Editor’s Note: Sreedhar Potarazu, an ophthalmologist and entrepreneur, is the founder and CEO of VitalSpring Technologies Inc., a software company focused on providing employers with applications to aid in purchasing health care. He is the author of “Get Off the Dime: The Secret of Changing Who Pays for Your Health Care.” The opinions expressed in this commentary are solely those of the author.
Sreedhar Potarazu: Studies show that teens spend tons of time on social media; some are on "constantly"
The more we promote social technology as a competition to be the best, the more we fuel disaster, he says
It is 10 o’clock. Do you know where your children are?
A decade ago, if your answer to that question was, “Yes, at home,” you felt comfortable that your children were in a safe and secure place. That’s no longer true. Now that kids have smartphones and tablets, they can hang out on a dangerous street corner without ever leaving their room.
A recent Pew Research Center study found that 92% of teens go online daily and that 24% say they are online “constantly.” If you think they are on Facebook and you can follow their activities on the site, think again. A survey of American teens reported that only 15% of kids say Facebook is their favorite social network. Thirty-three percent choose Instagram, 20% go to Twitter and 19% pick Snapchat, an app that allows them to post pictures – including nude ones of themselves – that disappear after view.
Silicon Valley, we have a problem.
The advent of social technology may bear some responsibility for anxiety and depression in adolescents, teenagers and young adults. Facebook, Twitter, Snapchat and Instagram – they are all fun – until things get out of hand.
The facts are almost as depressing as the conditions themselves.
The 2014 National College Health Assessment, a survey of nearly 80,000 college students throughout the United States, found that 54% of students reported experiencing overwhelming anxiety in the past 12 months and that 32.6% “felt so depressed that it was difficult to function” during the same period. The study also found that 6.4% had “intentionally, cut, burned, bruised or otherwise injured” themselves, that 8.1% had seriously considered suicide and that 1.3% had attempted suicide.
Those statistics are horrifying, and we have no one to blame but ourselves.
CNN, which studied the social media habits of more than 200 eighth-graders in partnership with child development experts for its special report “#Being13: Inside the Secret World of Teens,” found that some 13-year-olds check their social media feeds 100 times a day. But that’s hardly surprising when you consider that 90% of teens have used social media and 75% of them have profiles on social networking sites, according to a survey by Common Sense Media.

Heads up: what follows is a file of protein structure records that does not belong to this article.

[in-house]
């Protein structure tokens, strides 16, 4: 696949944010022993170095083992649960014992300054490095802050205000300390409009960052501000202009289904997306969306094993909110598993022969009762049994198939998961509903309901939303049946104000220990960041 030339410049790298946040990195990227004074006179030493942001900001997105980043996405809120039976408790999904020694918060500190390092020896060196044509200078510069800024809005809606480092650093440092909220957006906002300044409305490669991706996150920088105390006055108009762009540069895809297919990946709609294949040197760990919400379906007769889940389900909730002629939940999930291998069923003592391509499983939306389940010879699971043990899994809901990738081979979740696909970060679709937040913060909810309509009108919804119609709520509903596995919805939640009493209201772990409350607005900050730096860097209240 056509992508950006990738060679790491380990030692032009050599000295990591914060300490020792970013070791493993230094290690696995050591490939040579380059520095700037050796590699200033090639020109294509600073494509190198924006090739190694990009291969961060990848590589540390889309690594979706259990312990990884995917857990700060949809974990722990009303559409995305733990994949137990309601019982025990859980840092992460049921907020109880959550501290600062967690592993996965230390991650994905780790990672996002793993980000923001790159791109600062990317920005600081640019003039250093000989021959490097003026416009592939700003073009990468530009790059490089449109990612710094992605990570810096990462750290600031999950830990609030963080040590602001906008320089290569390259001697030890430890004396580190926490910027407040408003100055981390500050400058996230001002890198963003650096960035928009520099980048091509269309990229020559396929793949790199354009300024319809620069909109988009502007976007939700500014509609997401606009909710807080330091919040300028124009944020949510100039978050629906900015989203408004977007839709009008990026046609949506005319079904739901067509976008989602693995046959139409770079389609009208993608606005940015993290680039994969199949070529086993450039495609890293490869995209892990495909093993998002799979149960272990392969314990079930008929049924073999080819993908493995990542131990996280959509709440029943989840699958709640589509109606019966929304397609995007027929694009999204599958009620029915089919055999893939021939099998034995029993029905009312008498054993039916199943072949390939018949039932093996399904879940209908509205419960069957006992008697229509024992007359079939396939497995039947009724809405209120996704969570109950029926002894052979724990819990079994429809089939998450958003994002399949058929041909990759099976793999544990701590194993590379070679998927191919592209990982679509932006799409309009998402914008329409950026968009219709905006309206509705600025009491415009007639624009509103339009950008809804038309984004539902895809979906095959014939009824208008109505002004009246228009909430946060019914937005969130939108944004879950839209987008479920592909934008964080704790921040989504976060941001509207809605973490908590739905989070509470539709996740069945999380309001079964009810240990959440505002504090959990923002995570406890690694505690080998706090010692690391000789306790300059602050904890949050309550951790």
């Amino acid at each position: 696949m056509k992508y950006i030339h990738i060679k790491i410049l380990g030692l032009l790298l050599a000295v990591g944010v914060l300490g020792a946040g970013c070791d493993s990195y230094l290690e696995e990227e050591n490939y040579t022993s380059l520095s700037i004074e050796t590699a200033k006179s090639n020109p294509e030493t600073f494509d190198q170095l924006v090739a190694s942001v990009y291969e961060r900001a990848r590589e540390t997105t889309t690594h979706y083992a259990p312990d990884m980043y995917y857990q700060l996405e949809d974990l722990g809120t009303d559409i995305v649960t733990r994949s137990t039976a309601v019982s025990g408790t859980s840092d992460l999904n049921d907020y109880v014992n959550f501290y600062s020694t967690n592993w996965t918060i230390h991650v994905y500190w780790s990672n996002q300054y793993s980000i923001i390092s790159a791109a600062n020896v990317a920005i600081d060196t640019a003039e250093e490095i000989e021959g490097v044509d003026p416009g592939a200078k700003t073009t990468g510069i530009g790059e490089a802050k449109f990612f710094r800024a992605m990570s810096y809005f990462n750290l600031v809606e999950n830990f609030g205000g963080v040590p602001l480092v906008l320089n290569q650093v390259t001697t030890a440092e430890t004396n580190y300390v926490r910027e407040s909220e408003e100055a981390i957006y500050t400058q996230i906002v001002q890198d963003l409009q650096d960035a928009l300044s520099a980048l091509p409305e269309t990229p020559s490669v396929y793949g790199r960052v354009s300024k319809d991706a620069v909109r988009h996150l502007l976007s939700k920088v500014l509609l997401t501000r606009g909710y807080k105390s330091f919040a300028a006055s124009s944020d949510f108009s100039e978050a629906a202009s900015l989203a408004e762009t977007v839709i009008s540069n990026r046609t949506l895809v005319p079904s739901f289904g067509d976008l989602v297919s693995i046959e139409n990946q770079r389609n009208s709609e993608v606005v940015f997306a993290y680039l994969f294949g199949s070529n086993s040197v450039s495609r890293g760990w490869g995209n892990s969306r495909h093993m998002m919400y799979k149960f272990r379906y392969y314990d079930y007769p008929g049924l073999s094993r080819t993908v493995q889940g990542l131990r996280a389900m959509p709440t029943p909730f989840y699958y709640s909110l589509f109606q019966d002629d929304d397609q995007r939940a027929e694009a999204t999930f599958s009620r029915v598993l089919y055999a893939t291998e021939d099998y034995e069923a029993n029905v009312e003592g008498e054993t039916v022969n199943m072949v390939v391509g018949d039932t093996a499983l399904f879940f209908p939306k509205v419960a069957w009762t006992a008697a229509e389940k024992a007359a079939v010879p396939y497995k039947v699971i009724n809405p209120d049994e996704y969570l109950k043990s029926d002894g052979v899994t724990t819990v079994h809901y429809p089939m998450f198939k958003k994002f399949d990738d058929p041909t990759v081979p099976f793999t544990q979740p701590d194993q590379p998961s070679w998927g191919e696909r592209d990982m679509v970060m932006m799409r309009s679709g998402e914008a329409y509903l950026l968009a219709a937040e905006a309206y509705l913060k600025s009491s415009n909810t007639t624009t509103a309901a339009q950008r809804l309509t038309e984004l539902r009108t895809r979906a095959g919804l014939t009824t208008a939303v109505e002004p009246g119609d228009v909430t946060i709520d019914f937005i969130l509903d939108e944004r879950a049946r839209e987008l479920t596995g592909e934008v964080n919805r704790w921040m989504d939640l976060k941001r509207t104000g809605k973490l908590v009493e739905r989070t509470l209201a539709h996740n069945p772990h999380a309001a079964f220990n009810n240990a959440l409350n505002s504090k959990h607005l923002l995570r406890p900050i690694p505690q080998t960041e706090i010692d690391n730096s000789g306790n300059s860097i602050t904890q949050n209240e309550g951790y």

Children are growing up now in a world where they expect immediate response, gratification and notification. Their brains no longer have time to evolve; they must adapt to change in an instant, and the results are distressing. The difficulties of growing up have never been so public.
Social technology provides a platform where things can run wild. Imagine the stress of high school – the competition for popularity, the pressure to fit in, the judgmental nature of social activities – at an accelerated pace.
We try to protect our children from wandering off into the darkness on their own, and it turns out they are doing exactly that – online. When they get older and “ready,” we send them off to college, where they face more pressures.
So what should we do? We can start by pulling our head out of the sand. The more we promote social technology to our kids as a competition to be the best, the more we fuel disaster. Here are some remedies:
• Create more structured forms of social media that prevent children from going “all in” at the start. How is it that a kid needs to get a learner’s permit before he gets a driver’s license, but he can hop aboard the Snapchat train with a few clicks on his phone? A graduated mechanism that enables young people to ease into social technology might help prevent the abuses that lead to anxiety and depression.
• Provide a way for parents and administrators to get feedback on their kids’ online use without intruding on privacy and alert them to impending dangers. It is likely that such a mechanism already exists.
• Add courses on social technology and responsibility to our school curricula. Many adolescents do not understand that what they do online exposes them to the whole world – sometimes forever. It will affect their job searches, their choice of a mate and their careers. If we can teach them about safe sex and drug and alcohol abuse, we can teach them to exercise prudence in their online communications, too.
• Ease up on the pressure. Do we really have to be noticed all the time? Does every second have to be a beauty contest? Our kids need to stop feeling that they have to outperform their peers every minute of every day. They need to know that they don’t have to market themselves constantly, and that social media can be a mechanism for fostering collaborative relationships – not a medium for fueling competition, aggression and irresponsible behavior that contributes to anxiety and depression.
• Pay more attention and provide more awareness. From a mental health standpoint, schools and colleges should stop waiting for symptoms to surface, because then it may be too late. They should offer counseling service.